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type safety in java 1.5 (bug or hole?)

 
 
York Werres
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      05-17-2004
Hi,

Gilad Bracha writes in chapter 7.3 of "Generics in the Java Programming
Language" this:

In particular, the language is designed to guarantee
that if your entire application has been compiled
without unchecked warnings using javac -source 1.5,
it is type safe.

But, believe it or not, my *very first* experiment at all with Java 1.5 was
this:

List<? super Number> list = new ArrayList<Serializable>();
list.add(new Double(0.0));
Integer theInt = (Integer) list.get(0);

I compiled it with "-source 1.5" (JDK 1.5.0 beta 1) and there were no
warnings at all. I then ran it and got a ClassCastException (as expected).

Why exactly is this called "type safe"?

Or to put the question another way: This is a bug, right?

My explanation attempt: The "? super Number" is a contra-variant bounded
wildcard which should be write-only. The compiler should not allow me to do
the "list.get(0)". The cast to Integer is ok, but calling the get is not
(because of it's return type).

Is this a known bug or do I have to report it somewhere?

BTW: This really is my very first experiment with Java generics and it
doesn't make me happy at all. What good are generics if they're not type
safe?

2004-05-17, York.
--
werres at uni minus bremen.de
http://www.uni-bremen.de/~werres


 
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Chris Smith
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      05-17-2004
York Werres wrote:
> Gilad Bracha writes in chapter 7.3 of "Generics in the Java Programming
> Language" this:
>
> In particular, the language is designed to guarantee
> that if your entire application has been compiled
> without unchecked warnings using javac -source 1.5,
> it is type safe.


Right... but not if you explicitly do type-unsafe things. That sentence
is probably just fine if taken in context, but when you cast a reference
to something incompatible with the class of object it refers to, the
only thing that *can* happen is a ClassCastException!

> But, believe it or not, my *very first* experiment at all with Java 1.5 was
> this:
>
> List<? super Number> list = new ArrayList<Serializable>();
> list.add(new Double(0.0));
> Integer theInt = (Integer) list.get(0);


The cast is the problem. Because there's no upper bound on the type of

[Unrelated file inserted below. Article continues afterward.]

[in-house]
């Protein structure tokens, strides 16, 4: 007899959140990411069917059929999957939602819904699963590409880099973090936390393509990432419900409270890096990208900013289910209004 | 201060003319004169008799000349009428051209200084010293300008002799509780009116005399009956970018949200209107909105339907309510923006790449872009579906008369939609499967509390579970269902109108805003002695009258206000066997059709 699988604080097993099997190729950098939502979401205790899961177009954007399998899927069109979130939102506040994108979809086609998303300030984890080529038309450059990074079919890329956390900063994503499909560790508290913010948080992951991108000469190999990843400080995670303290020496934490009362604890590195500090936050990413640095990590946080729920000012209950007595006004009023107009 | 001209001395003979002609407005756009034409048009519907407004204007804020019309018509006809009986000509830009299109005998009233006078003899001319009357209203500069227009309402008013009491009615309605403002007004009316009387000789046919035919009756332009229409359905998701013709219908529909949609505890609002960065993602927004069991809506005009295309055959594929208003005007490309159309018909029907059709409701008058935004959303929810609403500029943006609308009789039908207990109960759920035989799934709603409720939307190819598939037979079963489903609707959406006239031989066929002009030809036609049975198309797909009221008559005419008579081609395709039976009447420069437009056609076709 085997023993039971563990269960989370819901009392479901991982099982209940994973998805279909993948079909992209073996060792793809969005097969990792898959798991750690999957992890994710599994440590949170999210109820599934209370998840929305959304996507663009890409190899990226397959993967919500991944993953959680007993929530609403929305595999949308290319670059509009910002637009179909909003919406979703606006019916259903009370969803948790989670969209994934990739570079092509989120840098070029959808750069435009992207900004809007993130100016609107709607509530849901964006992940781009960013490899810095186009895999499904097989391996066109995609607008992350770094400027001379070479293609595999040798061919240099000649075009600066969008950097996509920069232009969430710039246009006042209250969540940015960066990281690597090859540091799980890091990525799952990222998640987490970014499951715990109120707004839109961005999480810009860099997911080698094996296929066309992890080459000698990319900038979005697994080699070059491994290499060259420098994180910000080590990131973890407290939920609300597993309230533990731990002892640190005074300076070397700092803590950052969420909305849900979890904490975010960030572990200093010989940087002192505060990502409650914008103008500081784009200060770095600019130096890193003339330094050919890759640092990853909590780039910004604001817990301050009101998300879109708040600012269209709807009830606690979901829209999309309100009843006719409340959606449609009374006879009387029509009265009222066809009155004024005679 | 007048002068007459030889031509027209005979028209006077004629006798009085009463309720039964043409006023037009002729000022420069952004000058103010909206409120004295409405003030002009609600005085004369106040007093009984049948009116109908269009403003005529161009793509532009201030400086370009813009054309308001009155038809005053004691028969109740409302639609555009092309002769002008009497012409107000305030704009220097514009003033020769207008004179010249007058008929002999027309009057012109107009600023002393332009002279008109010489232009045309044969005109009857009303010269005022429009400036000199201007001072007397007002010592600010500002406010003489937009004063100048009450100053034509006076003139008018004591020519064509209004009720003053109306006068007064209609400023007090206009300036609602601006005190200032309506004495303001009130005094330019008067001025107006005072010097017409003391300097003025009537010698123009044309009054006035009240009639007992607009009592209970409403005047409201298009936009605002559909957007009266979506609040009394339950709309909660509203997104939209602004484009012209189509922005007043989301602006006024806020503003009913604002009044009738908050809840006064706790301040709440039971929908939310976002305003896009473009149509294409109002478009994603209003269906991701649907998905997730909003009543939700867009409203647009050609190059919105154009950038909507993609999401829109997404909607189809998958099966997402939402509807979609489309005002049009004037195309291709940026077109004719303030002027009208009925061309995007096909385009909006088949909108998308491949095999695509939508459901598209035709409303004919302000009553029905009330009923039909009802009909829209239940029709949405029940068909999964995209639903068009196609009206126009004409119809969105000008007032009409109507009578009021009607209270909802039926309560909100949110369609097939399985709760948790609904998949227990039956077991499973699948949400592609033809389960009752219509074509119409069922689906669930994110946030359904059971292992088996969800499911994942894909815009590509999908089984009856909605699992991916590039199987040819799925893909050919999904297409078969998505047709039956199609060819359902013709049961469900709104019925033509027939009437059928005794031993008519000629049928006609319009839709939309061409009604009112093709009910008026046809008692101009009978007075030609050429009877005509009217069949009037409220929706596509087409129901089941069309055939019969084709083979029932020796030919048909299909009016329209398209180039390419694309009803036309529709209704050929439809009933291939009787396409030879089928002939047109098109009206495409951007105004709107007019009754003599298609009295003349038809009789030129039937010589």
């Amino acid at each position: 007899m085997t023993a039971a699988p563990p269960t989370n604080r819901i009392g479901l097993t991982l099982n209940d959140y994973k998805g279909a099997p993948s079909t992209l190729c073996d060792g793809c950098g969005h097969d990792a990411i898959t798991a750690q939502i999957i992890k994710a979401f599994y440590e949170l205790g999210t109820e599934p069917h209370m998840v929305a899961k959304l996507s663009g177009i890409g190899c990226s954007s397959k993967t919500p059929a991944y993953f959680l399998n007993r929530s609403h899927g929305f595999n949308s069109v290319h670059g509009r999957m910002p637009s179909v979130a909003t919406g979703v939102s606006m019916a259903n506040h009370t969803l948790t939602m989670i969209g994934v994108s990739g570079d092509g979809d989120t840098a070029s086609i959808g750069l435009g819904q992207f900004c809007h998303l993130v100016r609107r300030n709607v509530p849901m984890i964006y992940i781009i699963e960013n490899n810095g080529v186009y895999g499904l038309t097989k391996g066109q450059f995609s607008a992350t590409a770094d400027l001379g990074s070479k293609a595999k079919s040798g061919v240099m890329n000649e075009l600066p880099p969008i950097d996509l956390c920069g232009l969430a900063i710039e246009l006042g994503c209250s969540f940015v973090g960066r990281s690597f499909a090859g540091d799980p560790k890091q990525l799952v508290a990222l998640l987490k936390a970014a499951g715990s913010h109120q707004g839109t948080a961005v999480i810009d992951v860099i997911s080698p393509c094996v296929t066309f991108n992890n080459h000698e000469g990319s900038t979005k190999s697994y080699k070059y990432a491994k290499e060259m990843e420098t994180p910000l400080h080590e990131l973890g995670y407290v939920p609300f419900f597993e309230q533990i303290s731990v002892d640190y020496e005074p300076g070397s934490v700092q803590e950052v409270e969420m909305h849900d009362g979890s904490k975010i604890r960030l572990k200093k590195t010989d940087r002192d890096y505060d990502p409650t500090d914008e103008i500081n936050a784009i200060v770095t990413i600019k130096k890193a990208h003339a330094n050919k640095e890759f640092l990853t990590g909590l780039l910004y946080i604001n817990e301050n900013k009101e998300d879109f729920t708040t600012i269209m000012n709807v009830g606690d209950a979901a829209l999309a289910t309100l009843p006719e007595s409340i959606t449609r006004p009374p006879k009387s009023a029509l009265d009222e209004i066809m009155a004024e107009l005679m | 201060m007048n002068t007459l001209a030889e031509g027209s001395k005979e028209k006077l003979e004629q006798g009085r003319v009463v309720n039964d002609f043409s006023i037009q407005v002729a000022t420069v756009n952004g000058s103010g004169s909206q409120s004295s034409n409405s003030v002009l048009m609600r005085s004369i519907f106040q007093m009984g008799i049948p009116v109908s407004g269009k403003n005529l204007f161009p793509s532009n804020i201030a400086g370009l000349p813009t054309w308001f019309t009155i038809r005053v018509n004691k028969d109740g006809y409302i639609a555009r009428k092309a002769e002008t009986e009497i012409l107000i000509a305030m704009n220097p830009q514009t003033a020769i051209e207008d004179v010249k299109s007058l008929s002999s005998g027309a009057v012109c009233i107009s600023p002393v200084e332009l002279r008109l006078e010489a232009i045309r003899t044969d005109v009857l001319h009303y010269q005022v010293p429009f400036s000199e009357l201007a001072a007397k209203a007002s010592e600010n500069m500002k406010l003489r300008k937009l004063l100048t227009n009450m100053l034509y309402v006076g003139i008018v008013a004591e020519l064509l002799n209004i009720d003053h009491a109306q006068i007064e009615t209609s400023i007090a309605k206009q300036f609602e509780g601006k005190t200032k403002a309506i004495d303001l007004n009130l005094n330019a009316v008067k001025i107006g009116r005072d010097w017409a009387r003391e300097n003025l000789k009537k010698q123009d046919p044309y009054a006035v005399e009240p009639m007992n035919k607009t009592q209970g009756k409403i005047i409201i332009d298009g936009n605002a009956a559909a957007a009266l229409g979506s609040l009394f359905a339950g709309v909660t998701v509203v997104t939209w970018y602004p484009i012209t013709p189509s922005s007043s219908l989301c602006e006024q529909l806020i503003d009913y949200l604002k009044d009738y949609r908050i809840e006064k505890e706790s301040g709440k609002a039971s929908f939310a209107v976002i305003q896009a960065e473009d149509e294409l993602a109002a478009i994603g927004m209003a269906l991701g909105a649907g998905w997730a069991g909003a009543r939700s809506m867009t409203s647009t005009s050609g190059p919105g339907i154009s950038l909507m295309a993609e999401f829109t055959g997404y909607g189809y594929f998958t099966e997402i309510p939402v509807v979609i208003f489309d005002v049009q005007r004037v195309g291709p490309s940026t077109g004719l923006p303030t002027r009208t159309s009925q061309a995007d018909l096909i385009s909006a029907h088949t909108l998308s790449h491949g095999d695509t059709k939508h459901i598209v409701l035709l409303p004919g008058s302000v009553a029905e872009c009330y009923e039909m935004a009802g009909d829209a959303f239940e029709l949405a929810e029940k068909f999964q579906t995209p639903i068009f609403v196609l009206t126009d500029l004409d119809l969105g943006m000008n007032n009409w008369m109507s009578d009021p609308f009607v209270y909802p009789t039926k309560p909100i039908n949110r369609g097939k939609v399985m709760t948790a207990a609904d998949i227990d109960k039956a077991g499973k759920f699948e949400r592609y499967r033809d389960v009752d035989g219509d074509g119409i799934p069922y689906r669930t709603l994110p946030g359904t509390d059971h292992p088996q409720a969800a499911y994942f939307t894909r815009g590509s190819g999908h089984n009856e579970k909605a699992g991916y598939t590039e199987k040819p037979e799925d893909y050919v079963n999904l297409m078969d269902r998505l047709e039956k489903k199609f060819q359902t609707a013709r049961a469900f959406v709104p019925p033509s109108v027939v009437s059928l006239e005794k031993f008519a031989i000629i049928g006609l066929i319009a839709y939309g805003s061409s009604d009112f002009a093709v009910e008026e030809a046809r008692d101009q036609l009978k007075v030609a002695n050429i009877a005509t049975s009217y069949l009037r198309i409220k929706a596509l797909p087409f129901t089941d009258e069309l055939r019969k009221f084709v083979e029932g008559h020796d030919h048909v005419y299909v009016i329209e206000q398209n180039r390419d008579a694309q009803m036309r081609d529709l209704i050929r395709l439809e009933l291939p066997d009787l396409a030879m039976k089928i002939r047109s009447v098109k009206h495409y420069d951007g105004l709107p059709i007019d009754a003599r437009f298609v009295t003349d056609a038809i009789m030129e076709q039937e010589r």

the return value from List.get, the return type is effectively Object.
You could have said:

Object theNum = list.get(0);

And that would have been fine. But if you make your own further
assumptions after getting a number out of the list, and even add a cast
to insist to the compiler that it ignore your type-unsafe programming,
then you're no longer type-safe.

> My explanation attempt: The "? super Number" is a contra-variant bounded
> wildcard which should be write-only. The compiler should not allow me to do
> the "list.get(0)".


The method is guaranteed to return a value, and since all objects in
Java are subclasses of Object, that value is guaranteed to be either
null or a reference to an Object. Hence, it can return a value of type
Object. There's no reason for the compiler to prohibit this call.

> The cast to Integer is ok, but calling the get is not
> (because of it's return type).


When you cast something, you're informing the compiler that even though
it can't prove that the value references an instance of the desired
class, *you* know that it does and the compiler should trust you.
You're essentially lying to the compiler; that reference doesn't point
to an Integer, even though you promised that it does.

Note that this has nothing to do with generics. You have a variable of
type Object, which refers to an object of class Double, and you're
trying to cast the reference to type Integer. That will always yield a
ClassCastException. The fact that you obtained the Object-typed
reference from a generic collection is irrelevant. It's your cast that
causes the ClassCastException.

> BTW: This really is my very first experiment with Java generics and it
> doesn't make me happy at all. What good are generics if they're not type
> safe?


They are type-safe. However, if you write your own non-generic code
with arbitrary casting to other classes, then your non-generic code
obviously won't be type-safe. If you want type-safety, then don't cast.

--
www.designacourse.com
The Easiest Way to Train Anyone... Anywhere.

Chris Smith - Lead Software Developer/Technical Trainer
MindIQ Corporation
 
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John C. Bollinger
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      05-17-2004
York Werres wrote:

> Hi,
>
> Gilad Bracha writes in chapter 7.3 of "Generics in the Java Programming
> Language" this:
>
> In particular, the language is designed to guarantee
> that if your entire application has been compiled
> without unchecked warnings using javac -source 1.5,
> it is type safe.
>
> But, believe it or not, my *very first* experiment at all with Java 1.5 was
> this:
>
> List<? super Number> list = new ArrayList<Serializable>();
> list.add(new Double(0.0));
> Integer theInt = (Integer) list.get(0);
>
> I compiled it with "-source 1.5" (JDK 1.5.0 beta 1) and there were no
> warnings at all. I then ran it and got a ClassCastException (as expected).
>
> Why exactly is this called "type safe"?
>
> Or to put the question another way: This is a bug, right?


If "type safe" is supposed to mean "will never generate a
ClassCastException", and if Bracha's comments are an accurate expression
of part of the intent of generics, then I'd say yes, it's a bug.

> My explanation attempt: The "? super Number" is a contra-variant bounded
> wildcard which should be write-only. The compiler should not allow me to do
> the "list.get(0)". The cast to Integer is ok, but calling the get is not
> (because of it's return type).